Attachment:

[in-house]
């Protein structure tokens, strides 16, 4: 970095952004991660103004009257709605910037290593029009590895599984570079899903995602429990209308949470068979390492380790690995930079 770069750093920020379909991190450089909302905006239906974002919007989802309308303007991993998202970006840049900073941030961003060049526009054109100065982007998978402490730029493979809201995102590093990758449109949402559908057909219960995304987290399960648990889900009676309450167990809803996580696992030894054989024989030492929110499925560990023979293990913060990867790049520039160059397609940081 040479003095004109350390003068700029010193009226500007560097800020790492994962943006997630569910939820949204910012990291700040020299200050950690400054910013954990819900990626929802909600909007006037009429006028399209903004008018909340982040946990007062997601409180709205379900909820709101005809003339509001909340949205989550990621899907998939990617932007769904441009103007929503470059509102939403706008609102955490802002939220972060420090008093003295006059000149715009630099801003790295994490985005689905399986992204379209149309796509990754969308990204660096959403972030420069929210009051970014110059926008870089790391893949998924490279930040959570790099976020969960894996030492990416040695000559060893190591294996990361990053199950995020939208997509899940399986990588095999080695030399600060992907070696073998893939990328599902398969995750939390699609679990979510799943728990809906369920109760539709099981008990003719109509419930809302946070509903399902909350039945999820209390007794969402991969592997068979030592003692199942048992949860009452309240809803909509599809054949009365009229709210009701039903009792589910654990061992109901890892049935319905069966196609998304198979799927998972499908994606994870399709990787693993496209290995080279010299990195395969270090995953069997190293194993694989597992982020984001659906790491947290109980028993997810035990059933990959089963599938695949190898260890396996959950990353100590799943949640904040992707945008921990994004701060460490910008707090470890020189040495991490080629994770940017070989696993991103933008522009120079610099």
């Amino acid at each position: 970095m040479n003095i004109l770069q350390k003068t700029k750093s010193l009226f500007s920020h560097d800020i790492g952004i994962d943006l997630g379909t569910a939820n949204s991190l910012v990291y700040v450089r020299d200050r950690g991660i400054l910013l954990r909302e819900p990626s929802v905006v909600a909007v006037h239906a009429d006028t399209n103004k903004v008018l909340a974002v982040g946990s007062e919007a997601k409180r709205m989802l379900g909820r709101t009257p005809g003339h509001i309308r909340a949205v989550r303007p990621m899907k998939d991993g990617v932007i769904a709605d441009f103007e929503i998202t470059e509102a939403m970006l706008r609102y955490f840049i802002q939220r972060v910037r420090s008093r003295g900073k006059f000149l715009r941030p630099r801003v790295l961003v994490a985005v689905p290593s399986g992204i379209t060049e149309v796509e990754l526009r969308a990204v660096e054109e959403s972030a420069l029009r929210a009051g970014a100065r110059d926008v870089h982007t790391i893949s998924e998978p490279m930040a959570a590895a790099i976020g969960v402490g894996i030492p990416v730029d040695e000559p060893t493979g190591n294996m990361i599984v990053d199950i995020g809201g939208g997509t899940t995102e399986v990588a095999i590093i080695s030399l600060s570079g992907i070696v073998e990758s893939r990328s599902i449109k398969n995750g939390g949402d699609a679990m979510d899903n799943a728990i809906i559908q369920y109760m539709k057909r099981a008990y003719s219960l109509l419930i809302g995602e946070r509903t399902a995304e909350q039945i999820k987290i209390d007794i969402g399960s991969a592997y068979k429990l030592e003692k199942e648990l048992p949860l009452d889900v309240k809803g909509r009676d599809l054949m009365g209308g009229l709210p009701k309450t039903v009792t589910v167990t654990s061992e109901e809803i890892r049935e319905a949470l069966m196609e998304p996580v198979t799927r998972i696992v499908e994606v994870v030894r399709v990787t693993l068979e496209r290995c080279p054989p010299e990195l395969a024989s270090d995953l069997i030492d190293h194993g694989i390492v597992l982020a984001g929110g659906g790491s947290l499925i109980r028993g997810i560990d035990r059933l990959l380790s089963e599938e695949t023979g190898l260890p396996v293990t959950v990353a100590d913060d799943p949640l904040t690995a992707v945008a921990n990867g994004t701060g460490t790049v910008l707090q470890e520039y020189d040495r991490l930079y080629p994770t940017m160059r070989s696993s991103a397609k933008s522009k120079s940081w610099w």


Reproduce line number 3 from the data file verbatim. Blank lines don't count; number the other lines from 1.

């Amino acid at each position: 970095m040479n003095i004109l770069q350390k003068t700029k750093s010193l009226f500007s920020h560097d800020i790492g952004i994962d943006l997630g379909t569910a939820n949204s991190l910012v990291y700040v450089r020299d200050r950690g991660i400054l910013l954990r909302e819900p990626s929802v905006v909600a909007v006037h239906a009429d006028t399209n103004k903004v008018l909340a974002v982040g946990s007062e919007a997601k409180r709205m989802l379900g909820r709101t009257p005809g003339h509001i309308r909340a949205v989550r303007p990621m899907k998939d991993g990617v932007i769904a709605d441009f103007e929503i998202t470059e509102a939403m970006l706008r609102y955490f840049i802002q939220r972060v910037r420090s008093r003295g900073k006059f000149l715009r941030p630099r801003v790295l961003v994490a985005v689905p290593s399986g992204i379209t060049e149309v796509e990754l526009r969308a990204v660096e054109e959403s972030a420069l029009r929210a009051g970014a100065r110059d926008v870089h982007t790391i893949s998924e998978p490279m930040a959570a590895a790099i976020g969960v402490g894996i030492p990416v730029d040695e000559p060893t493979g190591n294996m990361i599984v990053d199950i995020g809201g939208g997509t899940t995102e399986v990588a095999i590093i080695s030399l600060s570079g992907i070696v073998e990758s893939r990328s599902i449109k398969n995750g939390g949402d699609a679990m979510d899903n799943a728990i809906i559908q369920y109760m539709k057909r099981a008990y003719s219960l109509l419930i809302g995602e946070r509903t399902a995304e909350q039945i999820k987290i209390d007794i969402g399960s991969a592997y068979k429990l030592e003692k199942e648990l048992p949860l009452d889900v309240k809803g909509r009676d599809l054949m009365g209308g009229l709210p009701k309450t039903v009792t589910v167990t654990s061992e109901e809803i890892r049935e319905a949470l069966m196609e998304p996580v198979t799927r998972i696992v499908e994606v994870v030894r399709v990787t693993l068979e496209r290995c080279p054989p010299e990195l395969a024989s270090d995953l069997i030492d190293h194993g694989i390492v597992l982020a984001g929110g659906g790491s947290l499925i109980r028993g997810i560990d035990r059933l990959l380790s089963e599938e695949t023979g190898l260890p396996v293990t959950v990353a100590d913060d799943p949640l904040t690995a992707v945008a921990n990867g994004t701060g460490t790049v910008l707090q470890e520039y020189d040495r991490l930079y080629p994770t940017m160059r070989s696993s991103a397609k933008s522009k120079s940081w610099w």